Enemy design is rather varied as the majority of the dozen or so enemies have unique attacks or abilities and vary in size, but have two things in common as they are all capable of creeping up from anywhere even through vents or sewers and look as though they are straight out of the most horrifying of horror films. Smaller enemies including Cyst, Clot and Slasher inflict the least damage by grabbing your character to immobilise him or her, although their quantity in numbers when they simultaneously attack is their strength, while Stalkers have a cloaking ability that enables them to attack stealthily; unless your character is within the Commando perk class. Medium size enemies include Bloat which produces a corrosive green vomit that obscures your character’s vision, while Sirens will disorientate your character and disable grenades through high pitched screams. Larger enemies are capable of withstanding just as much damage as they are able to inflict such as the Scrake with a chainsaw in place of their right arm. There are two incredibly difficult to defeat enemy bosses to overcome in the form of Dr. Hans Volter who wears an Exo suit to provide him with superhuman strength and movement with a pair of assault rifles and gas grenades as his main attacks, although despite all of that he will still feel the need to suck the life out of any nearby character when his health is running low, while the Patriarch has a powerful minigun and missile launcher in place of his left arm and healing syringes to recover health when retreating.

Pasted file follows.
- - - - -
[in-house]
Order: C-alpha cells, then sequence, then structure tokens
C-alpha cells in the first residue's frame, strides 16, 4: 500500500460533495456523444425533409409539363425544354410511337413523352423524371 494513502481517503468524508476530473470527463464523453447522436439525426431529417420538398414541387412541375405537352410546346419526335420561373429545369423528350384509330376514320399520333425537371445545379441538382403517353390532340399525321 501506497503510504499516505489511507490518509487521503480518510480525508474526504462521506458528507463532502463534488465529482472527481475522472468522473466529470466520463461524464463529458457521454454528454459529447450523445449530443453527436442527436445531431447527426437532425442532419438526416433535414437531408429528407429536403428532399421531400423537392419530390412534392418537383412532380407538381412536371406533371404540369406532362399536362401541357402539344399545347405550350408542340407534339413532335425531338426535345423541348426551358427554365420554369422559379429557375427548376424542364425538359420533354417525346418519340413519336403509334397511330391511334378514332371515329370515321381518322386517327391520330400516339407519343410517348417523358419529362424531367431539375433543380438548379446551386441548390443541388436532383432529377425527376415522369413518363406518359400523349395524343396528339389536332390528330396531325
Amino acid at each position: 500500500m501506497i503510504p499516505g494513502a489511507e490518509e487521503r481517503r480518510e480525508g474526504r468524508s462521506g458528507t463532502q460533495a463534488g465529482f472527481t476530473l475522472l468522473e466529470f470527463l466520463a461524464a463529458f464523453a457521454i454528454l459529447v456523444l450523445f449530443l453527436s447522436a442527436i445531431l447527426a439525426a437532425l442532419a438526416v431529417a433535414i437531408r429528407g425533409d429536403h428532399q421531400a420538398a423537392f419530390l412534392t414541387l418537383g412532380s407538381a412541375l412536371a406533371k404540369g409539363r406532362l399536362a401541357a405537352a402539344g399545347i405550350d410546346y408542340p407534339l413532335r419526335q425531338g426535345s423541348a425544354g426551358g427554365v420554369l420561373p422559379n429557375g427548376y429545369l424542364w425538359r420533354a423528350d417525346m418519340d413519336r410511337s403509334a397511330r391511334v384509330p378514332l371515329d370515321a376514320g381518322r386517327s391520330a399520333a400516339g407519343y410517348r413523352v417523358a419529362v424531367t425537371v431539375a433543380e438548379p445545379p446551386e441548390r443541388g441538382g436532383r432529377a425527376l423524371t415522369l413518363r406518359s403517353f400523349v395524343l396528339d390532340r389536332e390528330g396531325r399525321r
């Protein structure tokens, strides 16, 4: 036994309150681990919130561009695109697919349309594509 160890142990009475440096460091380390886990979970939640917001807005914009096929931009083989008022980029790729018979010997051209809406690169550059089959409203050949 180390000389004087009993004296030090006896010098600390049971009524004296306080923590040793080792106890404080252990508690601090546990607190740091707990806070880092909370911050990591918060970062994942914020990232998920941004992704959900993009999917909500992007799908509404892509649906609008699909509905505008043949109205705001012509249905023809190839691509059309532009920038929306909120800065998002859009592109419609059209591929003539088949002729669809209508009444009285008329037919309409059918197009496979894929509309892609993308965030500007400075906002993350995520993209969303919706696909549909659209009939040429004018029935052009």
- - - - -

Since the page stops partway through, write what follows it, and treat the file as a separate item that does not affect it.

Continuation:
The environment design has an appropriate amount of variety as it lets you fight off wave after wave of Zeds throughout over 12 maps with every map containing 10 hidden collectibles for players to find individually or as a team. There are such diverse locations as one of the Biotics Labs that the Zeds originated from before the European outbreak and Containment Station continues that with a look at a Horzine facility. However, there are many maps that showcase a far more horrifying tone not just from enemies, but the surroundings themselves such as catacombs and caves that lay beneath modern Europe; Black Forest is set within misty woodlands that anyone could easily get lost in; and Infernal Realm depicts an unnerving realm of desolation.